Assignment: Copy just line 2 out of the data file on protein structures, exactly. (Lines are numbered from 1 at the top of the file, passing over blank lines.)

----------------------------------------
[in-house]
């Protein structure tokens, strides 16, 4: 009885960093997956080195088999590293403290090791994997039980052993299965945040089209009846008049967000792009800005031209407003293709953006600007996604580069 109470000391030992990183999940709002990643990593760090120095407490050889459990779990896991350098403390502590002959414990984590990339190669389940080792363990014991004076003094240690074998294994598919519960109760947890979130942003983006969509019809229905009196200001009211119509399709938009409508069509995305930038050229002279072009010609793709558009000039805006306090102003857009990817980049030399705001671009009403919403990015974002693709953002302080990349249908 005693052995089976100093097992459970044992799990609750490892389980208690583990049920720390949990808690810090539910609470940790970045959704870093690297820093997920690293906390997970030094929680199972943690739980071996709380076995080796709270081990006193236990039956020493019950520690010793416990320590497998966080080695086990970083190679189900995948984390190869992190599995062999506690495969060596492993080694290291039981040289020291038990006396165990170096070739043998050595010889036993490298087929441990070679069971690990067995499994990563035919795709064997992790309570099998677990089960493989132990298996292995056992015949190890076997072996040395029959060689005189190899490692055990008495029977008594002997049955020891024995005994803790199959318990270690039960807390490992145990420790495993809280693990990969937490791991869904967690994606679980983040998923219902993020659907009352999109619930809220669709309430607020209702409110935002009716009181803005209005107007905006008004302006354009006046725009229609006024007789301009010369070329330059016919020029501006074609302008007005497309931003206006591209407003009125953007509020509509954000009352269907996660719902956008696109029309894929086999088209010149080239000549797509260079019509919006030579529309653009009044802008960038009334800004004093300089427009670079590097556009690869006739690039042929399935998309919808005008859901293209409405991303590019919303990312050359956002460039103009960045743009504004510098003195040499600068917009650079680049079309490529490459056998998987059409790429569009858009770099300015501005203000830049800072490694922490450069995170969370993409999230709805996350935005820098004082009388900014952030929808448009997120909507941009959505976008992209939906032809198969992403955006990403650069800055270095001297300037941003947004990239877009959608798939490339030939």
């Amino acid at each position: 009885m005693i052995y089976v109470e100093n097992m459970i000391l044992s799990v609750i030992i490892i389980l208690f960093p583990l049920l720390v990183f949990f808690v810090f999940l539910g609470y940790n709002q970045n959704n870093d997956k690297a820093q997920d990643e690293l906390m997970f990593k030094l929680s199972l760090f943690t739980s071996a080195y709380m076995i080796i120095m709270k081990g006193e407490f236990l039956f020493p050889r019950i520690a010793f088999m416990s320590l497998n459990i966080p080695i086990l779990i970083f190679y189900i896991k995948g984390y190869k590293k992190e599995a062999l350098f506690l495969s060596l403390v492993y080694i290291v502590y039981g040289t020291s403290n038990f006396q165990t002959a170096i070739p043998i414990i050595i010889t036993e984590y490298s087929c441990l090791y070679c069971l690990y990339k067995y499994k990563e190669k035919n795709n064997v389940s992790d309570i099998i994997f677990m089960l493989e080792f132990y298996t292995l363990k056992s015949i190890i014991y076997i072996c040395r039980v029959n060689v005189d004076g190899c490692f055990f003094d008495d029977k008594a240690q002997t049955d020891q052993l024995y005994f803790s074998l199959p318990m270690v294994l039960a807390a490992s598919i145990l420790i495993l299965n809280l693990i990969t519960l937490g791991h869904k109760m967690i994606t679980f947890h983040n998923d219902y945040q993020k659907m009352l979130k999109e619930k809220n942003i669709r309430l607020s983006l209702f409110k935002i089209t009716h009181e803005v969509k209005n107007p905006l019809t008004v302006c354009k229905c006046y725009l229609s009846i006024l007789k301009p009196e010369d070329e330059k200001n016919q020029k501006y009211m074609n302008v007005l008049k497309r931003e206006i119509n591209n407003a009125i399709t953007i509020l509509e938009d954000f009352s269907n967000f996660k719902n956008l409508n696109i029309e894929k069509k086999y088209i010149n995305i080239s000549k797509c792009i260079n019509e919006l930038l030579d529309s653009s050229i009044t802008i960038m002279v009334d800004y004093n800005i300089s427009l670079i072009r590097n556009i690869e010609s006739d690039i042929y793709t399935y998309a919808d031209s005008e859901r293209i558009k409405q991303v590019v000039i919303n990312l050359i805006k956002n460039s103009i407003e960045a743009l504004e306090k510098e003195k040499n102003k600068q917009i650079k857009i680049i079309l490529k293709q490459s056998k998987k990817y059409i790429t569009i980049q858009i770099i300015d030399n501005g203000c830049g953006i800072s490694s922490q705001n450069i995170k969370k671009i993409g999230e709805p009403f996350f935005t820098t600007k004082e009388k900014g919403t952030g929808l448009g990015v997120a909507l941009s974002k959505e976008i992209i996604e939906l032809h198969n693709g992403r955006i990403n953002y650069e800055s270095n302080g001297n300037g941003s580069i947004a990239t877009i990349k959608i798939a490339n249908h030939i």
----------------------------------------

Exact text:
């Protein structure tokens, strides 16, 4: 009885960093997956080195088999590293403290090791994997039980052993299965945040089209009846008049967000792009800005031209407003293709953006600007996604580069 109470000391030992990183999940709002990643990593760090120095407490050889459990779990896991350098403390502590002959414990984590990339190669389940080792363990014991004076003094240690074998294994598919519960109760947890979130942003983006969509019809229905009196200001009211119509399709938009409508069509995305930038050229002279072009010609793709558009000039805006306090102003857009990817980049030399705001671009009403919403990015974002693709953002302080990349249908 005693052995089976100093097992459970044992799990609750490892389980208690583990049920720390949990808690810090539910609470940790970045959704870093690297820093997920690293906390997970030094929680199972943690739980071996709380076995080796709270081990006193236990039956020493019950520690010793416990320590497998966080080695086990970083190679189900995948984390190869992190599995062999506690495969060596492993080694290291039981040289020291038990006396165990170096070739043998050595010889036993490298087929441990070679069971690990067995499994990563035919795709064997992790309570099998677990089960493989132990298996292995056992015949190890076997072996040395029959060689005189190899490692055990008495029977008594002997049955020891024995005994803790199959318990270690039960807390490992145990420790495993809280693990990969937490791991869904967690994606679980983040998923219902993020659907009352999109619930809220669709309430607020209702409110935002009716009181803005209005107007905006008004302006354009006046725009229609006024007789301009010369070329330059016919020029501006074609302008007005497309931003206006591209407003009125953007509020509509954000009352269907996660719902956008696109029309894929086999088209010149080239000549797509260079019509919006030579529309653009009044802008960038009334800004004093300089427009670079590097556009690869006739690039042929399935998309919808005008859901293209409405991303590019919303990312050359956002460039103009960045743009504004510098003195040499600068917009650079680049079309490529490459056998998987059409790429569009858009770099300015501005203000830049800072490694922490450069995170969370993409999230709805996350935005820098004082009388900014952030929808448009997120909507941009959505976008992209939906032809198969992403955006990403650069800055270095001297300037941003947004990239877009959608798939490339030939």